For whatever reason, Enrique kept her company over breakfast in the mornings the entire week instead of getting on the phone or hurrying out to the car. She hoped it meant things were not so far behind anymore; at least she was making better progress in the office. Sra. Costas could not handle the computer system at any greater proficiency than before, but between the two of them they worked out a rhythm where the lady prepped and organized files while Catalina typed. Then, when the computer froze, they would both work on setting more of the office to rights.

They were still without a proper file cabinet. However, there was a large supply of cartons, and Sra. Costas was very good at writing neat little labels to go on all of them. It took time, since she was also prone to get distracted by whatever popped into her head to discuss, but Catalina was perfectly happy to listen to her as they worked, and little by little things began to look more as they should.

Enrique was able to spend more time at the clinic itself after that first week, and began seeing some people in the one examining room. She heard his warm voice through the door, inviting and encouraging, always with a cheerful word for all. Many of the old ladies hugged and kissed him, calling him "Little Enrique" and asking after his family like relatives themselves.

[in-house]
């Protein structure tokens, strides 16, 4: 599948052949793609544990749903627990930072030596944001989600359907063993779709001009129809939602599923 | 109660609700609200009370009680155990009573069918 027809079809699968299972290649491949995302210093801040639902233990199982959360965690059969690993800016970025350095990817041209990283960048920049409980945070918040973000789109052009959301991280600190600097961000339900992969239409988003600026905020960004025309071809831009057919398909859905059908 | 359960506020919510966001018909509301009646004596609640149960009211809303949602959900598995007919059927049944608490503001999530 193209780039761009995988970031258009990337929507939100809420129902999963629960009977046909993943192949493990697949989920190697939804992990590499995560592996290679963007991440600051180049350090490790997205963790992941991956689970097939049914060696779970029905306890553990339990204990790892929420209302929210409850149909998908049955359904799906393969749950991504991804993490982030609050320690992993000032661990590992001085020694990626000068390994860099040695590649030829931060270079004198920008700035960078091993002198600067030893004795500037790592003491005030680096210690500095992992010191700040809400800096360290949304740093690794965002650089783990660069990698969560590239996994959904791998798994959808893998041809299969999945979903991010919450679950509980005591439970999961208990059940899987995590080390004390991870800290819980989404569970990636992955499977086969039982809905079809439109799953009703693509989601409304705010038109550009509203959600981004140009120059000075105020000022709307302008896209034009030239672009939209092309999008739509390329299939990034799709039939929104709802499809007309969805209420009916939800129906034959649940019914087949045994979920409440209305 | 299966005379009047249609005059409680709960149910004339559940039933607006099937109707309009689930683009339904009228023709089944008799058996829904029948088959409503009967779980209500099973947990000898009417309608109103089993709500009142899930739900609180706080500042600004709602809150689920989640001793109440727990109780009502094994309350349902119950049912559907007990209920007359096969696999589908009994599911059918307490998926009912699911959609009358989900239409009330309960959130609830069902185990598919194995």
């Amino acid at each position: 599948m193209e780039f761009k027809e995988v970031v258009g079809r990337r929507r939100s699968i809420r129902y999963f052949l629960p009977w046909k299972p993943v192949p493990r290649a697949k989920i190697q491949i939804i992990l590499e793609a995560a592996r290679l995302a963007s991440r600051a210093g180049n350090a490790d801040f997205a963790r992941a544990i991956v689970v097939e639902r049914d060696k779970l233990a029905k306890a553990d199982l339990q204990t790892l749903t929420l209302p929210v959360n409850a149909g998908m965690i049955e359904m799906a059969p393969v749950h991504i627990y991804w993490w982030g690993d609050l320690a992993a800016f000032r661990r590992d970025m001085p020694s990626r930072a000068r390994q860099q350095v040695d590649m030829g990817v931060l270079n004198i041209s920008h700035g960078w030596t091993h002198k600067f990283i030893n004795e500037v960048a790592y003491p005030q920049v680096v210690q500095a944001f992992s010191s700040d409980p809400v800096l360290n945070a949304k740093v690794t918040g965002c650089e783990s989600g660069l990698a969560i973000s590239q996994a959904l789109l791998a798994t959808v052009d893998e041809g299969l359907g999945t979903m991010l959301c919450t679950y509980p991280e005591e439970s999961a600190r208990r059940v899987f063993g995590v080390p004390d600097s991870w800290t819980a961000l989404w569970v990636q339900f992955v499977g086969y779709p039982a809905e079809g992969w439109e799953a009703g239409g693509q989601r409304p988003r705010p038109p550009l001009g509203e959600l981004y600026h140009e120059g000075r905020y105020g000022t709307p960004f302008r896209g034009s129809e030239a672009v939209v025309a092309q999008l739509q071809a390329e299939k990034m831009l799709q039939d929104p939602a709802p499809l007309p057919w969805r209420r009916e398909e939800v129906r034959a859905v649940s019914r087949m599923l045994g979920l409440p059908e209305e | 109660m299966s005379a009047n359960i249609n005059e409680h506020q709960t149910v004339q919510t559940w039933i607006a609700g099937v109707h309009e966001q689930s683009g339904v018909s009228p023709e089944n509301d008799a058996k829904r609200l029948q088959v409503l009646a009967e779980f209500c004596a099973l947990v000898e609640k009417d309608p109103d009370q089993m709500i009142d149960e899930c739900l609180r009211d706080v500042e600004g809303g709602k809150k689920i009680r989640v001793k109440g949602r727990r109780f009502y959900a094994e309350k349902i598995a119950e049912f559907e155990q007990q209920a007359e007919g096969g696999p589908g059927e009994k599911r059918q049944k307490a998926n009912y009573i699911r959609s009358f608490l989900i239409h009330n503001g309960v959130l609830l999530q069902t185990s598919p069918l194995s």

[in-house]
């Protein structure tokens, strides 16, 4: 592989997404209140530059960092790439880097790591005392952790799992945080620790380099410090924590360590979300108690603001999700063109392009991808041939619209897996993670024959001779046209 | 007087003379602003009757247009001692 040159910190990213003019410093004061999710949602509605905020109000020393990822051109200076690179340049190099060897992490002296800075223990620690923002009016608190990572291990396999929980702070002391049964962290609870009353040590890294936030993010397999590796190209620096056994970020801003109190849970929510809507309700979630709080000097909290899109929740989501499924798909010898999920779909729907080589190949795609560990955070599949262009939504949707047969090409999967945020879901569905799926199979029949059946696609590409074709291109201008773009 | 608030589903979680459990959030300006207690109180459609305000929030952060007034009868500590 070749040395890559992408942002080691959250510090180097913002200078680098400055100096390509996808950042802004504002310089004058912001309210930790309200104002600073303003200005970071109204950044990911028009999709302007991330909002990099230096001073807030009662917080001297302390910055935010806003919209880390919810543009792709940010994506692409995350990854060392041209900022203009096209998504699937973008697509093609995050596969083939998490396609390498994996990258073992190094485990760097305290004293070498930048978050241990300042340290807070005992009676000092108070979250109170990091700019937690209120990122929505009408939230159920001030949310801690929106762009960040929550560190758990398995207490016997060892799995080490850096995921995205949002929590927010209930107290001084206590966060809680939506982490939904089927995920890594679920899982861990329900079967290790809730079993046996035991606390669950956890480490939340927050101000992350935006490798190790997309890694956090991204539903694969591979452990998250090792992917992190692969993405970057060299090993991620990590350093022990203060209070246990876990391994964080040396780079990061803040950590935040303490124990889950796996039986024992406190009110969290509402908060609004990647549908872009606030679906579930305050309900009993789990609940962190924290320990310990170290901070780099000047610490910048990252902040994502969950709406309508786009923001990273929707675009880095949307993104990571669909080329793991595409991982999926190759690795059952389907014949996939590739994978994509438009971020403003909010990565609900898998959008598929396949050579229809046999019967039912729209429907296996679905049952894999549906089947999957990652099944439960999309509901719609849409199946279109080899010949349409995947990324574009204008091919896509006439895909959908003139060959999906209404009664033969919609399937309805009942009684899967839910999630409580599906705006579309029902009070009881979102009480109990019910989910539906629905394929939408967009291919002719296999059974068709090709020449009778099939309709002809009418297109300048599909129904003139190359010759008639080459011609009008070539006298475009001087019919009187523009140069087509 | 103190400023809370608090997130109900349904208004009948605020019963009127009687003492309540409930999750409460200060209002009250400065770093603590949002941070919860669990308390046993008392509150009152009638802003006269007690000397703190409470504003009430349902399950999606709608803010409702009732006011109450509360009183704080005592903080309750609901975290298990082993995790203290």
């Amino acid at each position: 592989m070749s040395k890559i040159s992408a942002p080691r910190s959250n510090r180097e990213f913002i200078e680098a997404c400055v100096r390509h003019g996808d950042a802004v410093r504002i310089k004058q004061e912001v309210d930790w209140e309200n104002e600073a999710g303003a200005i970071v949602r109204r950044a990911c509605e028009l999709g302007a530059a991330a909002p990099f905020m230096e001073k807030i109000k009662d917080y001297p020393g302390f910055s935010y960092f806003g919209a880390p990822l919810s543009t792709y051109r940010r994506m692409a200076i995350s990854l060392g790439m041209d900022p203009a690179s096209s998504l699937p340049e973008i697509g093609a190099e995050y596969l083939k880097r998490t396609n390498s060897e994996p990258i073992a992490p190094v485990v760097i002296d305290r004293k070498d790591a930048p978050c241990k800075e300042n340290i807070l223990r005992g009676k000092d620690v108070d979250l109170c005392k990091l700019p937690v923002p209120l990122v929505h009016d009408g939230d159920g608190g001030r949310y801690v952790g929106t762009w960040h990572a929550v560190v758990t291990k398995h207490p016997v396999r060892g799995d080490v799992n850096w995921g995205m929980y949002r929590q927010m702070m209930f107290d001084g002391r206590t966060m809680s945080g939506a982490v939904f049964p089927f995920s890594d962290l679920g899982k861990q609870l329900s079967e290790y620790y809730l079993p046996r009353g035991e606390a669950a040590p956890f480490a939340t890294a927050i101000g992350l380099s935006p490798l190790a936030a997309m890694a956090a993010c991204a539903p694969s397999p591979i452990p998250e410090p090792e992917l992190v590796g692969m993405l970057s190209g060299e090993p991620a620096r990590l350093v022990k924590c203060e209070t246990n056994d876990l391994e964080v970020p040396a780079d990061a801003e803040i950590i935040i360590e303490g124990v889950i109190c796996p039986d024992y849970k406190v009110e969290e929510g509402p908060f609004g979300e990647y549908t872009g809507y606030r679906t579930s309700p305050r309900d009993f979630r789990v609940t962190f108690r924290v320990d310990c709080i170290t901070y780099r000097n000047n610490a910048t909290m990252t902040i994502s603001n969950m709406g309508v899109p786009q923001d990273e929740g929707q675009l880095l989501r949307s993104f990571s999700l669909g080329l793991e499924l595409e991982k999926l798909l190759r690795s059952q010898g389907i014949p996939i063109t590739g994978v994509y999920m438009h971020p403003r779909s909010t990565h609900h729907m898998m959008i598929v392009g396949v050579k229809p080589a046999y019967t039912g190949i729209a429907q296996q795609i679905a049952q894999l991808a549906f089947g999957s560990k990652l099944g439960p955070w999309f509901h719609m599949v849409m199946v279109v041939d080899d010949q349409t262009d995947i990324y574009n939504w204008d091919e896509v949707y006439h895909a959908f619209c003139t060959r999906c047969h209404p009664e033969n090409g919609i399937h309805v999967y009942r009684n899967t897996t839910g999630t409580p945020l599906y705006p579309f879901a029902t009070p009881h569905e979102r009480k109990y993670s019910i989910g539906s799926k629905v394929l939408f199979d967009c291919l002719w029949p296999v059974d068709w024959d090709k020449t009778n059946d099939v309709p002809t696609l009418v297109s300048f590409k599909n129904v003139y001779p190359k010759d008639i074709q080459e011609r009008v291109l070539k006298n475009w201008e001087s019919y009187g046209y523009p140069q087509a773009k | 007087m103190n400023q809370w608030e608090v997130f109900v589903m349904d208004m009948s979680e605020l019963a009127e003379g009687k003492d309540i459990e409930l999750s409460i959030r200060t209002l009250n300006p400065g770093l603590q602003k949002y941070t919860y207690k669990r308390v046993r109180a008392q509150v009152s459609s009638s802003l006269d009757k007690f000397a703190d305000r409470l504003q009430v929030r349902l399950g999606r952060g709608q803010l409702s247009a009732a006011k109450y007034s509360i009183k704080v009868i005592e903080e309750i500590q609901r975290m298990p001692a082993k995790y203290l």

"Yes, they know us very well, practically watched me grow up," he said over a salad when she asked about them. "In al honesty, some probably only made an appointment to come see me."

"Couldn't they come over for a visit?" she asked, sipping from her thermos.

He speared a few more greens, and chewed a moment longer before answering. "None of them have been on the ranch in ages. We don't often have guests from the villa, not since the accident."

They had been able to bring up the topic a few times in casual conversation since Friday, and Catalina was grateful there was no longer any lingering tension as they talked about the rest of the day's activities. However, with such a reduction in concerns, she was struck every day with the reminder that Isabel had yet to call her back. Catalina left several messages, and wrote a few emails, but heard nothing from her other friends. The Aguirres returned home just in time for Holy Week, so it was not surprising they were both be far too busy for chit chat. Her older brothers were so caught up in their schooling it was unlikely either would speak to her much at this time of year regardless. She talked to Mamá briefly, to let her know about the package mailed for Raquel's birthday. But despite all Isabel's promises to keep in touch, she sent no word at all.